Foreign insurers benefit as China frowns on high-risk insurance products

Regulatory restrictions and lack of interest in insurance's protective nature hobble foreign firms

Foreign insurers benefit as China frowns on high-risk insurance products

Insurance News

By Gabriel Olano

Foreign-owned insurers are gaining market share in China, partly due to Beijing’s crackdown on aggressive investment by a number of local insurers.

An expanding Chinese middle class and growing wealth has led to rising demand in insurance. While local insurers may offer high returns, the government’s efforts to curb their aggressive short-term investments have exposed the risks associated with their insurance products. This has led quite a few consumers to prefer the more stable offerings of foreign-owned insurers.

“We have the differentiated strategy by focussing on selling protection products ... and we reaped the benefit of that,” John Cai, regional chief executive of Hong Kong-based AIA, told Reuters. Cai was referring to the 60% increase in AIA’s value of new business in mainland China for 2017, up from 54% in 2016.

Foreign insurers, which include big global names such as AIA, Prudential, and Aviva, have operated in China for a long time. However, their combined market share has yet to exceed 10% due to regulatory restrictions and consumers’ attitude towards insurance as an investment instead of as a protection tool.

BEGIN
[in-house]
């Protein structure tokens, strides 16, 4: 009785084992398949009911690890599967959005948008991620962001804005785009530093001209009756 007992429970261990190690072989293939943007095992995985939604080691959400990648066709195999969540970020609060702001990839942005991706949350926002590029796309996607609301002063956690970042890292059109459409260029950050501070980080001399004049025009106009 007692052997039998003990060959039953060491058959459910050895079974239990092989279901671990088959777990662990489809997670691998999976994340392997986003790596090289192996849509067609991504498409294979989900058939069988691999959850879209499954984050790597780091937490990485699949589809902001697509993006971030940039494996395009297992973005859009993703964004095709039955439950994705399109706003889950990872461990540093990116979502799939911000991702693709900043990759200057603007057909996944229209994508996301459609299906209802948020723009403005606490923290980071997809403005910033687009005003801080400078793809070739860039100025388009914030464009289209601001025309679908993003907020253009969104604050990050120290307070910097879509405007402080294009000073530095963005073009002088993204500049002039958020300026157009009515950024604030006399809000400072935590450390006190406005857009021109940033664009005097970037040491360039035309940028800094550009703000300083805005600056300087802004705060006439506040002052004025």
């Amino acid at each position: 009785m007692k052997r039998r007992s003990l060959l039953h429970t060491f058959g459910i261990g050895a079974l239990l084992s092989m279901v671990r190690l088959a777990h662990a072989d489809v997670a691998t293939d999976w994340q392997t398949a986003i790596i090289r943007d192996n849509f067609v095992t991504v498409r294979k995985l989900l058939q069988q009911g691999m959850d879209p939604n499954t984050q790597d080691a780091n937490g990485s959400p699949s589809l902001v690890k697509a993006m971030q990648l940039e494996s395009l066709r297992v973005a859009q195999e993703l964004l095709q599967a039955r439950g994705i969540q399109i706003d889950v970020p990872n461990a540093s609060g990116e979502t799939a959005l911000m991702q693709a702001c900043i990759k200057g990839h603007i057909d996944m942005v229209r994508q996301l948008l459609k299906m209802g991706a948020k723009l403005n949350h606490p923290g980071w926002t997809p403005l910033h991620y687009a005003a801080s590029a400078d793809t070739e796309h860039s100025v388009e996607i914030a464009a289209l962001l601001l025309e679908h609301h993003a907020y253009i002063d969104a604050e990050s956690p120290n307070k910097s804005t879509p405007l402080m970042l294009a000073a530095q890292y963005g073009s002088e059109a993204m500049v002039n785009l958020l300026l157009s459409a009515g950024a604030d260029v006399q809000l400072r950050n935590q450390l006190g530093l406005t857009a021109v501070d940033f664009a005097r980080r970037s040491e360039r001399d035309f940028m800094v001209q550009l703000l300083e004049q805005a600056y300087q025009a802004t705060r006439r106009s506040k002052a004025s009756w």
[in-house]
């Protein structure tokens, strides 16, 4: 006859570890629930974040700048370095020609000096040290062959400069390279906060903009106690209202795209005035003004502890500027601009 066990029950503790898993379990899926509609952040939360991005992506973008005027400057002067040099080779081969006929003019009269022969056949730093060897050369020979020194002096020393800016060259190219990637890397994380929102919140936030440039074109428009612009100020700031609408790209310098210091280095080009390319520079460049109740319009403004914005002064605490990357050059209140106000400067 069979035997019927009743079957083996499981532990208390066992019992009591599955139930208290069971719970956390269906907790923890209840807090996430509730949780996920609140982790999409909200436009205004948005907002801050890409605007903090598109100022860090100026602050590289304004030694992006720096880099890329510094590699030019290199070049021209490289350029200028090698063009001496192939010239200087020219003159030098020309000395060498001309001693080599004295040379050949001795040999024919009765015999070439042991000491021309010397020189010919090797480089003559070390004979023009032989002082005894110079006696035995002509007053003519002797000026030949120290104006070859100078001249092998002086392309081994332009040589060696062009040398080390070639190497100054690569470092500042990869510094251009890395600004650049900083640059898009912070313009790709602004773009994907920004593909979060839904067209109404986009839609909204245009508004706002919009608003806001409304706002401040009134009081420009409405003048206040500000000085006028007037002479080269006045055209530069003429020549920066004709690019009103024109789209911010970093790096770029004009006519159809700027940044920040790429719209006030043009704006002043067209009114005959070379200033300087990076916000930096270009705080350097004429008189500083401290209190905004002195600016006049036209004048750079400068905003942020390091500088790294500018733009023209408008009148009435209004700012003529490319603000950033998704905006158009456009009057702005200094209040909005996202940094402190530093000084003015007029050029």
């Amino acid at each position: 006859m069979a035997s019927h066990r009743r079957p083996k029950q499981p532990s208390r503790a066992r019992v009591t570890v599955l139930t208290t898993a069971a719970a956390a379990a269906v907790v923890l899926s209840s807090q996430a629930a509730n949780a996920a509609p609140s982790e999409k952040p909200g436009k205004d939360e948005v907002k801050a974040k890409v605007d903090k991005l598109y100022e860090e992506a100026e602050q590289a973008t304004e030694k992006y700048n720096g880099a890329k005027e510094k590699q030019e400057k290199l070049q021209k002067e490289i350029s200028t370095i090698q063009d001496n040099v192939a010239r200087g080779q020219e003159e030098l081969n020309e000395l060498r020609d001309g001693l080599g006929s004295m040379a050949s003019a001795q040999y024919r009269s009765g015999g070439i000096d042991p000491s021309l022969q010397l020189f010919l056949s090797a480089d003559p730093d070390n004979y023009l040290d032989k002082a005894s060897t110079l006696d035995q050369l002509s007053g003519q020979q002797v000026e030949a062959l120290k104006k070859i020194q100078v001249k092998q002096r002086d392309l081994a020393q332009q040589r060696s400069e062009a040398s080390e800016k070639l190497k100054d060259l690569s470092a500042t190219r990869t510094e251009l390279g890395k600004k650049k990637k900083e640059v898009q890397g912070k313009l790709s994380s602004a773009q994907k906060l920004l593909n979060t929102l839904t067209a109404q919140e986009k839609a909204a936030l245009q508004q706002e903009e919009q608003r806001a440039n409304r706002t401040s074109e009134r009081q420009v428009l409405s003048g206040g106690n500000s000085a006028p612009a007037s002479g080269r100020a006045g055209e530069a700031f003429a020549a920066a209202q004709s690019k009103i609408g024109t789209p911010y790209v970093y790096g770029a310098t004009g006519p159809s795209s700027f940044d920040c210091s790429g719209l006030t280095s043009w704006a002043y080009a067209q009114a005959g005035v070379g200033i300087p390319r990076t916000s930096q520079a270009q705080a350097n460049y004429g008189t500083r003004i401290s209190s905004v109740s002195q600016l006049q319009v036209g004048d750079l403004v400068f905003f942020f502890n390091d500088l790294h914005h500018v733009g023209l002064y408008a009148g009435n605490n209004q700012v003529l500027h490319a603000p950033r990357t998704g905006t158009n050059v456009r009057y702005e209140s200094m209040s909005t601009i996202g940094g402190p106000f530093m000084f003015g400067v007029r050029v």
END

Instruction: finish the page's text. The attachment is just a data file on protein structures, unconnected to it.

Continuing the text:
Current regulations cap foreign ownership in Chinese insurance joint ventures at 50%. AIA is an exception as it was set up before the limit was introduced, thus it is fully foreign-owned.

The government said last year that it will raise the ownership threshold to 51% for foreign insurance joint ventures in 2020, and will allow full foreign ownership by 2022.

While Chinese insurance giants such as Ping An Insurance Group and China Life Insurance dominate the market with combined life insurance market share of around 90%, the regulator-led clean-up of the insurance sector has upended several smaller insurance players.

Last month, the China Insurance Regulatory Commission seized control of Anbang Insurance Group due to its risky investments and economic crimes allegedly committed by its chairman.

Assets held in universal life insurance, the bread-and-butter product of Anbang and similar insurers, decreased by around 50% last year due to the crackdown.

This leaves room for foreign-owned insurers to grow into.

Many foreign insurers are concentrating on smaller cities, where insurance penetration is lower than 3% of GDP. The low penetration rate in China and its positive economic prospects are some of the top factors that attract foreign insurers to the market.


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